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Tea Etiquette for Chinese New Year
Tea is offered to the seniors in the family by the younger generation first thing in the morning on the first day of the Chinese New Year. If there are more than two generations under the same roof, the order should be son/daughter to the parents, and then grand-son/-daughter to their grannies, before they offer to their parents. When there are siblings, it should be according to the age in descending order, ie the eldest one gets to offer first.
The handle of the cup should face left for the offerer and right for the receiver, supposing the receiver is right-handed. The offerer holds the cup by the saucer with both hands. The receiver take the cup by the handle with one hand and the saucer with the other, and sip the tea while listening to the well wishes from the offerer.
When a gaiwan is used, the offerer also holds the gaiwan by the saucer with both hands and the receiver takes the saucer with one hand and the lid ring with the other, and sip the tea as in the above paragraph. (read Tea Etiquette: Using the Gaiwan as a Cup)
The receiver should be seated properly. The offerer always facing the receiver when giving the tea.
Well wishing for the New Year is said while the cup is handed over, after the receiver is greeted properly. When the tea is sipped and the well-wishing said, the receiver returns with a red packet and auspicious wishes to the offerer. Originally when the tradition began, well-wishes were written on red paper inside the packets, but somehow the content has become money. I received some with chocolate candy coins and small change when I was a child. In any case, some nice thing has to be inside; it is very nasty to give out empty packets — some would see it as a curse.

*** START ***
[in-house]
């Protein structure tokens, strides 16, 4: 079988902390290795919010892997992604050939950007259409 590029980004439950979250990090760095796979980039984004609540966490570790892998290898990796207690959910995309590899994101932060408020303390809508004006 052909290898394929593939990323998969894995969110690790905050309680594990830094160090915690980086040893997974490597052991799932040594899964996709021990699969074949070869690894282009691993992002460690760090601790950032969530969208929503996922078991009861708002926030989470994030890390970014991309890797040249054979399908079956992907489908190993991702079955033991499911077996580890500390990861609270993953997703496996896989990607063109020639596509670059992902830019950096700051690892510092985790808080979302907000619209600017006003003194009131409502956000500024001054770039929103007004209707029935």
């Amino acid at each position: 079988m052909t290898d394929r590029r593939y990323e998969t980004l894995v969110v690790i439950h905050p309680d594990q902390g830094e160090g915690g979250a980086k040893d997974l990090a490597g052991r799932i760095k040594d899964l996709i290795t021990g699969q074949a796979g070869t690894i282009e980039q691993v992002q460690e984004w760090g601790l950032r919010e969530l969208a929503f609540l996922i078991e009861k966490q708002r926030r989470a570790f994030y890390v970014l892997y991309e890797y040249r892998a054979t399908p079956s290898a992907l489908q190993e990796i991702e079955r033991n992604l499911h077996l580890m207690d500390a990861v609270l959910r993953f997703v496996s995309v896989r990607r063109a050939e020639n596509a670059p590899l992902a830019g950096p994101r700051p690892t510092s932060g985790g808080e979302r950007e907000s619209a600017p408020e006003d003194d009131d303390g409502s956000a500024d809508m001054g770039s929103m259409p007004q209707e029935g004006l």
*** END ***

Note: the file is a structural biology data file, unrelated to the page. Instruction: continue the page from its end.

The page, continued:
The second offerer
Since there may be another offerer or more to the same receiver, the second one (or subsequent ones) to offer tea to the same receiver would not offer tea in another cup, but rather fill the receiver's cup again with fresh tea.
In this case, the receiver's cup should be rested on a table in front, or if in a proper traditional setup, a tea table on the side of the receiver's chair. The offerer is to pour tea to the cup, however little amount is needed, with one hand holding the teapot handle, another the pot lid. A chahai can be used in place of the teapot. In such case, the other hand can be touching the side of the chahai.
When tea is poured, the pot should be rested and the offerer take the cup as stated in the first section of this page to offer to the receiver.
Auspicious items in the tea
A few pieces of candied fruits and vegetables are to be placed at the bottom of the teacups before filling with tea to offer. Each item carries specific auspicious meaning (see above photos). Not many people are aware of this however, so it is okay to put almost any casual selections from the traditional range.
The tastes of most selections of black teas, classic style oolongs, and puers (shu cha) blend well with these candied fruit and vegetable. The concern is rather the way the tea is prepared and held in such situation, particularly when quite a number of family members are presented, where a greater quantity of tea is needed. Use a lower tea to water ratio, such as 2g to 300 ml water and steep the tea for longer time before decanting into an intermediate teapot. (Read more about tea preparation)
More Tea Please
In occasions such as a family gathering for celebration, lots of food are there to entertain. Excessive calories and fats are unavoidable. And contrasty tastes and smells. Tea not only helps the body with digestion and against excessive build-ups, but also buffers between conflicting tastes and even enhances some. Prepare a lot of tea to help them enjoy the time even more. Make it a New Year for the better!
read more about Tea Etiquette in Using the Gaiwan as a Cup